House to consider rewrite of Endangered Species Act
Oakland Tribune and wire reports, May 22, 2003
The most significant rewriting of the nation's endangered species protection law in 25 years heads to the House floor this week, the result of a Pentagon request for exemptions that was broadened to include all federal agencies.
Citing military preparedness, Republican lawmakers are pushing a defense spending bill that would allow Marines to practice amphibious landings on beaches where migratory birds are nesting and allow Army infantrymen to dig foxholes in the vicinity of rare desert tortoises.
It would all but nullify critical habitat designations for federal agencies and tack a loophole to the Marine Mammal Protection Act to allow the Navy to test a high-frequency sonar linked to whale deaths around the world.
The expansion is the work of Rep. Richard Pombo, R-Tracy, chairman of the powerful House Resources Committee, and is due for a floor vote in the House on Thursday.
Critics such as Rep. Ellen Tauscher, D-Alamo, whose district abuts Pombo's, said Tuesday that their only hope in stopping the measure lies with the Senate, where a more moderate version of the bill exempts only military bases from the Endangered Species Act.
But the House bill offers no carte blanche, said Brian Kennedy, press secretary for the House Resources Committee.
Military bases would still need to draw up a general plan to manage threatened and endangered species found on particular bases. Those plans would need approval from the U.S. Fish and Wildlife Service and other state agencies.
What is avoided, he said, is a controversial critical habitat designation that can tie up an agency in court for years and divert resources from the agency's primary mission, be it defense or public housing.
"This is not something that applies to private property. It is not something that developers could exploit to build on wetlands or anything else," he said. "It's still the Endangered Species Act process. This is just a way of avoiding critical habitat designations and actually doing some species recovery."
Bolstering that point is the U.S. Fish and Wildlife Service itself, which has been beset by lawsuits from all sides over habitat designations and would just as soon be rid of the headache.
Testifying before Congress last month, Assistant Interior Secretary Craig Manson, who oversees Fish and Wildlife, called critical habitat "a process that provides little real conservation benefit, consumes enormous amounts of agency resources and imposes huge social and economic costs."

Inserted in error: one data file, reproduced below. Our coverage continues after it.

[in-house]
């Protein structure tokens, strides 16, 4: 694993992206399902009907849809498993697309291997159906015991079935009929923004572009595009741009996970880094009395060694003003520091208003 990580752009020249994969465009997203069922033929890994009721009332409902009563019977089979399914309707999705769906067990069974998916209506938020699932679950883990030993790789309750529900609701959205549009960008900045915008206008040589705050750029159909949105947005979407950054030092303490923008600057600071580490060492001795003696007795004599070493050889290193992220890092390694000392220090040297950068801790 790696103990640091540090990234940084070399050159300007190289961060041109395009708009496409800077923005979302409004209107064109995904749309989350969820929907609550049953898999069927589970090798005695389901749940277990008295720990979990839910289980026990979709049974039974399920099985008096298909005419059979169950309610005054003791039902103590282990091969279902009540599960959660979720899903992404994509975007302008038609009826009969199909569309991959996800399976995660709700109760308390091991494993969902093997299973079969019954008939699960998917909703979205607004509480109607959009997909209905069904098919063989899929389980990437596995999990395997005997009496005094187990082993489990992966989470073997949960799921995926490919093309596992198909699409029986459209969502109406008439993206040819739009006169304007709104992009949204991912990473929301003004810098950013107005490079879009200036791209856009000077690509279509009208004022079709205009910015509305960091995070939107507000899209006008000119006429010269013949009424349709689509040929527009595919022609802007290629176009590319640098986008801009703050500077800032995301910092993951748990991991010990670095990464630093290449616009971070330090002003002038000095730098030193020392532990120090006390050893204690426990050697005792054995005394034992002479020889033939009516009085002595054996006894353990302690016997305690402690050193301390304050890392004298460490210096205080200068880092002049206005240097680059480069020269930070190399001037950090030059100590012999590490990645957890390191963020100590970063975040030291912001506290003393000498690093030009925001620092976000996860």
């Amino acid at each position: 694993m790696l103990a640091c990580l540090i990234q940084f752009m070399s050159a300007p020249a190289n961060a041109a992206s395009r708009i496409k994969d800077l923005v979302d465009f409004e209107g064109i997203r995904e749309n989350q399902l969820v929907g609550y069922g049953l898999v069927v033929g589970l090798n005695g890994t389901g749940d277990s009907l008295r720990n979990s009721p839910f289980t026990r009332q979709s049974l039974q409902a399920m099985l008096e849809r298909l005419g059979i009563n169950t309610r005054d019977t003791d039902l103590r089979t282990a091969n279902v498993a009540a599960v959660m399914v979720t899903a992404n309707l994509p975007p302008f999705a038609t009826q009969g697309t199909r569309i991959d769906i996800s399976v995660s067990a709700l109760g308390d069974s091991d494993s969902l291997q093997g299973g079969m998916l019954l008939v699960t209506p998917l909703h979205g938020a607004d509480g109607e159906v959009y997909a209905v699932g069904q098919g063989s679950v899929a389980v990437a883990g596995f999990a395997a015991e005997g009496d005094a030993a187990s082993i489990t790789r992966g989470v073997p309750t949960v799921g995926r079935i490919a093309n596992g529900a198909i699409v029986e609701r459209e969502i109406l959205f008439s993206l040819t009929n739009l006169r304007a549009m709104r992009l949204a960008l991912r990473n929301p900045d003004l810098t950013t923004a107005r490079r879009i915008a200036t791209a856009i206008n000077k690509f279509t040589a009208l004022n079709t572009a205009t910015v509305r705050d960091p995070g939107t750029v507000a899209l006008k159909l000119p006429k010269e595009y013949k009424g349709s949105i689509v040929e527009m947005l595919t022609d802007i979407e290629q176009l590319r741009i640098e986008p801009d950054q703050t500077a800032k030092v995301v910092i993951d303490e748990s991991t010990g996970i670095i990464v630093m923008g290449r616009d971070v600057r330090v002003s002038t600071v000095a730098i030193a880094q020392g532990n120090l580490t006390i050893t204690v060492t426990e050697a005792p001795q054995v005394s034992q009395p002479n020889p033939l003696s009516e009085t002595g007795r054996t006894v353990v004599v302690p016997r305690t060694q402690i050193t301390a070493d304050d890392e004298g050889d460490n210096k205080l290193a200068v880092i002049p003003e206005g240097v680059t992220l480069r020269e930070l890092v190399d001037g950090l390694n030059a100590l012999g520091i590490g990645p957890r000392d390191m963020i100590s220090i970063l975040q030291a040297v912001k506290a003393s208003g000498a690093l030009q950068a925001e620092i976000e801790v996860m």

Wildlife officials declined to comment Tuesday on the proposal before the House.
The military owns or controls 25 million acres -- about the size of the Central Valley. More than 300 threatened or endangered species are found on military land.
Critics lambaste the rewrite as "gang warfare" on the nation's premier environment laws.
Democrats and environmentalists said Tuesday there is no evidence that military readiness has been harmed. The congressional General Accounting Office issued two reports within the past year stating it found no instances of environmental protections harming the nation's military readiness.
"Let me be very clear about this: this provision has nothing to do with military preparedness," Tauscher said in a statement. "Allowing the 'military readiness' imperative to be used arbitrarily, opportunistically and to achieve personal political agendas is a grave disservice to the American people and our responsibilities."
Moderate Republicans say they were slighted when pro-environment Rep. Jim Saxton, R-N.J., was passed over in favor of conservative rancher and Rep. Richard Pombo, R-Calif., as chairman of the House Resources Committee. Pombo is an outspoken critic of environmental regulations and does not support many of the wetlands protection laws that affect Delaware and Maryland.
Liberty Index Rating List - 2000 Session, U.S. House
Richard Pombo, Republican
11th District of California
RLC Status: Libertarian (score 77.5)
The Republican Liberty Caucus is a national GOP-affiliate organization formed in 1988 which represents individuals supporting limited government, personal freedom, and legislation based on constitutional principles and limitations. The RLC works to elect like-minded Republicans to public office at all levels and to influence public policy. - "The Conscience of the Republican Party"